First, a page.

The two universal aspects of every culture on Earth are food and stories, and at a theater festival, you can get a little of both. Combining the civilization of stage production with the gaiety of gathering, theater festivals tend to be some of the most boisterous, educational, and rewarding events, and they present the once-in-a-lifetime opportunity to see the best the stage has to offer. During your world travels, you must plan a stop at one or more of the following renowned theater festivals for one of the best experiences of your life.
1. Edinburgh Festival Fringe ― Edinburgh, U.K.
Edinburgh Festival Fringe is far and away the largest gathering of performance art–minded folks the world has ever seen. During the month of August, Scotland’s capital is absolutely overrun with thousands upon thousands of entertainers, from those who have long had their names in bright lights to those looking for their first big break on stage. You can see nearly any story you want, from crazy comedies to devastating dramas, and because Edinburgh is so ancient, nearly all of the Fringe’s venues are within walking distance of one another. If you can book a room in Old Town, you will have direct access to the entire festival any time of day or night.
2. The Shaw Festival ― Niagara-on-the-Lake, Canada
Celebrating the intellect and humor of Irish playwright George Bernard Shaw, the Shaw Festival in picturesque Niagara-on-the-Lake shows about a dozen productions in four different theaters. The festival spans the entire summer season, beginning in April and ending in October, which is the perfect time to explore the region, sample the wines, and enjoy fine theater. You should stay in nearby Niagara Falls, the tourist hub of the area which offers excellent public transportation and hundreds of attractions to keep you busy while you wait for your evening play at the festival.
3. Chekov International Theatre Festival ― Moscow, Russia
Unlike theater elsewhere in the world, Russian plays focus heavily on conveying deep, challenging emotions on stage while characters grapple with significant universal themes, like family, tradition, and purpose. The annual Chekov International Theatre Festival, named after the beloved master of Russian stage, Anton Chekov, celebrates the Russian style of stage production ― as well as the many other varieties of theater the world has to offer. From May to July, you can enjoy the best of every country’s stage without leaving Moscow’s celebrated Tverskoy District.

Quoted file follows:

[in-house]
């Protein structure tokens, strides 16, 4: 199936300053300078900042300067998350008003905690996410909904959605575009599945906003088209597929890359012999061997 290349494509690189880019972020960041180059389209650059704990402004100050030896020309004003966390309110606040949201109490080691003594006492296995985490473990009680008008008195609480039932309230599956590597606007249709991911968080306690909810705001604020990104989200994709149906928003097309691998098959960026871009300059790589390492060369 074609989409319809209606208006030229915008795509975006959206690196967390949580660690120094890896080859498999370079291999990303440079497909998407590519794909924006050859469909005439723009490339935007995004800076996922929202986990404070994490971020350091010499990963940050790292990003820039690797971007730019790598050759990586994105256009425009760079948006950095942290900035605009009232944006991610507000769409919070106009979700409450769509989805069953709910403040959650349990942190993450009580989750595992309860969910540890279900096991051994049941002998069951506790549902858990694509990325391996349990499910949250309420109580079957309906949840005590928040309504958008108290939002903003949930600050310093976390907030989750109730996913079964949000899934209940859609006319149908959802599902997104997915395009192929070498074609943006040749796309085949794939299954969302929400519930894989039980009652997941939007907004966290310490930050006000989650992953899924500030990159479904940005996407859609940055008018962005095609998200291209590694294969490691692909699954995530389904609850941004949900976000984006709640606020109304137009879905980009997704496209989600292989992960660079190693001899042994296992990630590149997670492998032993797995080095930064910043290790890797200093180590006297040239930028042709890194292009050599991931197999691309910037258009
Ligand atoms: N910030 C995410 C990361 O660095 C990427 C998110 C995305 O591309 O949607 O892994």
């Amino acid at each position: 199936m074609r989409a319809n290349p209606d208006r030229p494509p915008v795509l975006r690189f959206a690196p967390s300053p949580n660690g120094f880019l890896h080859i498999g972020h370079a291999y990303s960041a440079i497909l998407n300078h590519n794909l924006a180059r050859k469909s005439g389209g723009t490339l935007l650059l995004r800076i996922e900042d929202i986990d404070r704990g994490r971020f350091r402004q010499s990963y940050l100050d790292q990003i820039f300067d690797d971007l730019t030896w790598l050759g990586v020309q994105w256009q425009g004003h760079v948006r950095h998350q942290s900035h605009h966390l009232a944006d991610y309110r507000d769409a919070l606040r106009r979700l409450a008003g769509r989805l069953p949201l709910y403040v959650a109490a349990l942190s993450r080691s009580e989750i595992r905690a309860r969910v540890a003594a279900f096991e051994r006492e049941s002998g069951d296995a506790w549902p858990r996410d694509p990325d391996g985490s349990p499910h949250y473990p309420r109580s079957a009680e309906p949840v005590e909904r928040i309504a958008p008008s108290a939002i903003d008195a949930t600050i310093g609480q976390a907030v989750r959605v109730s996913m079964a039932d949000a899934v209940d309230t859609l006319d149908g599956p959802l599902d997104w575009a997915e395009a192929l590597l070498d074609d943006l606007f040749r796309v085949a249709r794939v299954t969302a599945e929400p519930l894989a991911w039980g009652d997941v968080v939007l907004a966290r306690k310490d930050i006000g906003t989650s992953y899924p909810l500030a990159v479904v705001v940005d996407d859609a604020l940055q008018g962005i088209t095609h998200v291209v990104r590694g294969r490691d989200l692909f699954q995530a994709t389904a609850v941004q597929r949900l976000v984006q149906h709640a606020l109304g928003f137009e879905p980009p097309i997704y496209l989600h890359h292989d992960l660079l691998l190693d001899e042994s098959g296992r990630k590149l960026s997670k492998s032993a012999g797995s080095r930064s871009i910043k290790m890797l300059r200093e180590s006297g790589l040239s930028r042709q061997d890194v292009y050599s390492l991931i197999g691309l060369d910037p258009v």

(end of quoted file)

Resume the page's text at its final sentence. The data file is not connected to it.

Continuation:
4. OzAsia Festival
The farthest-east country of the Western world, Australia has close ties with Asian cultures, and unsurprisingly, the country often celebrates the shared histories of the two continents. At the two-week-long OzAsia Festival in Adelaide, you will see a fantastical melding of East and West as writers, directors, producers, and actors come together to share in the wonder of stage performance. One of the most unique theater festivals on the planet, OzAsia also boasts lectures on the importance of diversity in stage production, so you can learn about the science and art of the stage while you enjoy your travels.
5. Tollwood Summer Festival ― Munich, Germany
Equal parts theater festival, ecological awareness convention, and food and crafts market, Tollwood is an essential stop for any traveler looking for a true cultural extravaganza. While the summer festival takes the form of a giant party, the winter celebration focuses on the power and beauty of art. Every year during the month of December, about 10 performances are scheduled in theaters and venues around the city. Germany is absolutely stunning during this time of year, and you shouldn’t miss this opportunity to explore other wintertime attractions in Munich, including the Christkindlmarkt in Marienplatz.
6. Bushfire ― Mbabane, Swaziland
By no means the most popular or highly rated ― but culturally important nonetheless ― the Bushfire festival in the small south African country of Swaziland showcases the immense creative potential of humanity. Celebrating all art forms, including poetry, dance, and circus performance, Bushfire is saturated with vivacity, and it is nearly impossible to hold off a smile while observing and interacting with any of the festival’s attractions. In visiting Bushfire, you contribute to the development of Swaziland ― 100 percent of the festival’s proceeds to go charity ― and get the opportunity to explore an uncommon travel destination that is filled with adventure.